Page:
Utilizing photoplethysmography (PPG) signals from smartwatches, researchers have developed algorithms that can derive metrics like heart rate variability (HRV), pulse transit time (PTT) with links to heart failure exacerbations and hypertension control. When combined with mobility and activity data, digital biomarkers allow remote monitoring of patients at risk of cardiac events.

Diabetes Management
Continuous glucose monitor (CGM) readings paired with insulin dose records, meal photographs and exercise logs enable deriving predictive digital biomarkers for hypoglycemia risk, insulin sensitivity changes and diet/activity impacts on blood sugar levels. This allows for personalized, just-in-time interventions.

Mental Health Monitoring
Digital surveys, voice analyses, keyboard/typing dynamics and social media interactions are poised to uncover digital biomarkers predictive of depression relapses, manic episodes in bipolar disorder or cognitive changes in dementia when remotely tracked over time.

Respiratory Disease Tracking
Listenings to patients’ breathing from their smartphones can help detect exacerbations early and derive metrics like cough frequency correlated to lung function decline in chronic obstructive pulmonary disease (COPD). When combined with medication and symptom tracking, this enables proactive care.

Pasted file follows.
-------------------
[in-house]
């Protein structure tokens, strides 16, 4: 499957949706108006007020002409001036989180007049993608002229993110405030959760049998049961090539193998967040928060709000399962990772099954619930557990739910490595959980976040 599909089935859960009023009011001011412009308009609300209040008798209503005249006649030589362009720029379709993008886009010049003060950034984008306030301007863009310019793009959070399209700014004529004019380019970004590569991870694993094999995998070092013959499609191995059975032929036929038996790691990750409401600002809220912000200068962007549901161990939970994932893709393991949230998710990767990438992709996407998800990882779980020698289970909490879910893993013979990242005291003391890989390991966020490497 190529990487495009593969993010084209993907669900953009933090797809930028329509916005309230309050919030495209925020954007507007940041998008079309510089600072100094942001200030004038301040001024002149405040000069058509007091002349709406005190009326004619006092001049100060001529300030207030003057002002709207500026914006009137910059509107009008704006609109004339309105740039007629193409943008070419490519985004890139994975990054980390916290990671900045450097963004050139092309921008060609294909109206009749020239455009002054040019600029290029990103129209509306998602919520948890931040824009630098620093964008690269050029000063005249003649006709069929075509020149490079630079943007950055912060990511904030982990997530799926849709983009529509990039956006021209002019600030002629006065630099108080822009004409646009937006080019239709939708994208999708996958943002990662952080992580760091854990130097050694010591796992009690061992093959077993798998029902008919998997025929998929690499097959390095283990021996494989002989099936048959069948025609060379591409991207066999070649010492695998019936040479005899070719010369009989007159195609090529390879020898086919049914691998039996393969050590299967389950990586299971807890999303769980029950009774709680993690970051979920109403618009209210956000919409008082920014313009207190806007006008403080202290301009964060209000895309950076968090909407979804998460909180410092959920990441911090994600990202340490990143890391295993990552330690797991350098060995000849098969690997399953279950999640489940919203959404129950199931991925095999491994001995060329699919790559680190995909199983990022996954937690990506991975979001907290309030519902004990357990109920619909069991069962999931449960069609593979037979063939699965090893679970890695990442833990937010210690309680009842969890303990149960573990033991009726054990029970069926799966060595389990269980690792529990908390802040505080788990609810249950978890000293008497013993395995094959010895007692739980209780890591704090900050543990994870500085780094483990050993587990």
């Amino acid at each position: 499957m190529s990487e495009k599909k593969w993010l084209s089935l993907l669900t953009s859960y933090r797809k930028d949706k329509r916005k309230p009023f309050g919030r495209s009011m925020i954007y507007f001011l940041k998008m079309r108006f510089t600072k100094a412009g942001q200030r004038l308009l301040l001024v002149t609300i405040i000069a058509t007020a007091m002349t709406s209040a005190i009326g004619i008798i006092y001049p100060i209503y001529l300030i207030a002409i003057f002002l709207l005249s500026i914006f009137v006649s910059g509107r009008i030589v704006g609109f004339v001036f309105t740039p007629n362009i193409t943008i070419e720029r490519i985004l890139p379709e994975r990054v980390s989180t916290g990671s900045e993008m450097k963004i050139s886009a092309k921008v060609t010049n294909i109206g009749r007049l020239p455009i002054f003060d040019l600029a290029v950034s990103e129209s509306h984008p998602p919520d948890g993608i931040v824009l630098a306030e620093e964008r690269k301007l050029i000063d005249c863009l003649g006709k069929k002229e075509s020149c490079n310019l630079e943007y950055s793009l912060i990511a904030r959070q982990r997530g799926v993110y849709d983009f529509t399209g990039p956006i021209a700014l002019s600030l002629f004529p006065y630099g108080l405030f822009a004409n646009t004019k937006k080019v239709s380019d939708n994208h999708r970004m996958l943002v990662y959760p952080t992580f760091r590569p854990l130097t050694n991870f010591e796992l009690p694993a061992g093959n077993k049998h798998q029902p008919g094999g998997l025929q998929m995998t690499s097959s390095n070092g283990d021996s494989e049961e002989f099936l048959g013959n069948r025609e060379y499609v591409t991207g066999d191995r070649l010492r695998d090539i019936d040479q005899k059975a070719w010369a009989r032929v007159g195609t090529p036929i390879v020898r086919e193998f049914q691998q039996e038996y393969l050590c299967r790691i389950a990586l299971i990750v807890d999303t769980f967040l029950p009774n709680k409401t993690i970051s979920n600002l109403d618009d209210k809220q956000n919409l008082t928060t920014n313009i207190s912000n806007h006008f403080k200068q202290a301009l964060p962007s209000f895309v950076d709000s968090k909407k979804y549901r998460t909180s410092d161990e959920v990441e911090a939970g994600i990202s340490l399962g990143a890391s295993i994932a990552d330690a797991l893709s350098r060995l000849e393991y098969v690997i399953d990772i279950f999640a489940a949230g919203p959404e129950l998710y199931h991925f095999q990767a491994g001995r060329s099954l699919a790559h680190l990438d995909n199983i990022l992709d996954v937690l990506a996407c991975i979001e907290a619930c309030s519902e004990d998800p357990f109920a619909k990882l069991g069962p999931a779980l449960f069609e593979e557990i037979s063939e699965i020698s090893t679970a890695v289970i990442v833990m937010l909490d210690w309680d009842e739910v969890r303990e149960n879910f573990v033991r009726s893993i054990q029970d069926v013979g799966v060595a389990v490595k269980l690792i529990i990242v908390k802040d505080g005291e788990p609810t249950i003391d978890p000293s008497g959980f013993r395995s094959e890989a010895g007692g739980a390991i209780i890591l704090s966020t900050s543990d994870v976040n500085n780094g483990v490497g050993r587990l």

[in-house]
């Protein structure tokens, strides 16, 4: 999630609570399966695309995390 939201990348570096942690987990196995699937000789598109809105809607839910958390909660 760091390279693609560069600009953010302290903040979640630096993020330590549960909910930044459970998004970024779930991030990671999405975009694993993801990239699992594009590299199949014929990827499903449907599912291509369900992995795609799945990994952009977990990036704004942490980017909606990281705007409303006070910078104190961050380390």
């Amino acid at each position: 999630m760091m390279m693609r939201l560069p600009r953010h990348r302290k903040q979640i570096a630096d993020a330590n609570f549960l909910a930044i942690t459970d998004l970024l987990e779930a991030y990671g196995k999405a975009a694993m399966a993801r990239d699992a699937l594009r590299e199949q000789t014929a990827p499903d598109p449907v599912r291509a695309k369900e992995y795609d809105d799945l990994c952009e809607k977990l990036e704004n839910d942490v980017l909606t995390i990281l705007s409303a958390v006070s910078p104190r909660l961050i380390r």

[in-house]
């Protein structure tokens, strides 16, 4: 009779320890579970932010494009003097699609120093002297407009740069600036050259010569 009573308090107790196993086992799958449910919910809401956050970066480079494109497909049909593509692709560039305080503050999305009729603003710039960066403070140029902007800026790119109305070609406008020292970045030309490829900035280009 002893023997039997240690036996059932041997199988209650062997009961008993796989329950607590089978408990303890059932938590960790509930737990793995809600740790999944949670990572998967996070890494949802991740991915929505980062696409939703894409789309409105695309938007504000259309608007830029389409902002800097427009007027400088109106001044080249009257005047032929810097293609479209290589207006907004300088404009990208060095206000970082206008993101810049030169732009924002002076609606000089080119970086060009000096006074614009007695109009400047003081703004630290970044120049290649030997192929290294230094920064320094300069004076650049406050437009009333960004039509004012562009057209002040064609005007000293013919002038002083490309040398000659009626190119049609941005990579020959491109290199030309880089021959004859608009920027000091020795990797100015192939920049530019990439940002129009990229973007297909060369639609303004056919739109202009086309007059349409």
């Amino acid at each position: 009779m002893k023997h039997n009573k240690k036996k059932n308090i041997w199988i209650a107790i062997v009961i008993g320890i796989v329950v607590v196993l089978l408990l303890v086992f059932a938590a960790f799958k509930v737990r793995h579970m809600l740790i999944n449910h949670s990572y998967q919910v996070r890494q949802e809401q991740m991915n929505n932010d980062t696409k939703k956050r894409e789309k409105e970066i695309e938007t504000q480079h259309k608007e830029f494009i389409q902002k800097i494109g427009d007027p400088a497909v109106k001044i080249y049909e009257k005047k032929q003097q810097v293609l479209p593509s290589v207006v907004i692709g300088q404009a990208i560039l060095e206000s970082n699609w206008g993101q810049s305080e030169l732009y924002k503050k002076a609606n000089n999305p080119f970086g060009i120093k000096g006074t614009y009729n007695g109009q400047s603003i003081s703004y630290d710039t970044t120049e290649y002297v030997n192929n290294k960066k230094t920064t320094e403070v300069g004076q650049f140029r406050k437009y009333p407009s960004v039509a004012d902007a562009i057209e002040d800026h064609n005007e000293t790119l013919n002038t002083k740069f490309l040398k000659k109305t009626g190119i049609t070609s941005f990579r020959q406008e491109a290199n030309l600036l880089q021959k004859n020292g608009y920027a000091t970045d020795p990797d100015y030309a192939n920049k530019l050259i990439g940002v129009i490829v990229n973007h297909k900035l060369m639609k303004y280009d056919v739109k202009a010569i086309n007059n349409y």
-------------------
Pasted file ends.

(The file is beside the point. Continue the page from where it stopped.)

Advancing Precision Medicine
Perhaps the biggest promise of digital biomarkers lies in advancing precision or personalized medicine through large real-world evidence generation. Aggregating diverse health data from thousands to millions of individuals over the cloud allows:

– Phenotype Stratification: Grouping individuals into distinct subgroups based on their longitudinal digital biomarker profiles to better understand heterogeneous disease trajectories.

– Therapy Response Prediction: Using past response patterns to predict each individual’s likelihood of responding favorably or adversely to a given treatment regimen, dosage or regimen changes.

– Drug Development: Powering clinical trials with real-world efficacy and safety tracking through digital biomarkers for faster drug approval pathway.

– Polygenic Risk Scoring: Refining predictive risk models to more accurately stratify individuals by combining genetic risk scores with environmental and lifestyle digital biomarkers.

In summary, digital biomarkers extracted from ubiquitous consumer-facing devices present an unprecedented opportunity to objectively monitor health outside clinical settings in everyday life. When combined with conventional medical data, they hold potential to foster major advances in proactive, personalized chronic disease management, therapeutics development and implementation of precision medicine at population scale in the coming years. Appropriate regulatory reviews and privacy safeguards will certainly be needed to responsibly translate this promise into real world impact.

1. Source: Coherent Market Insights, Public sources, Desk research
2. We have leveraged AI tools to mine information and compile it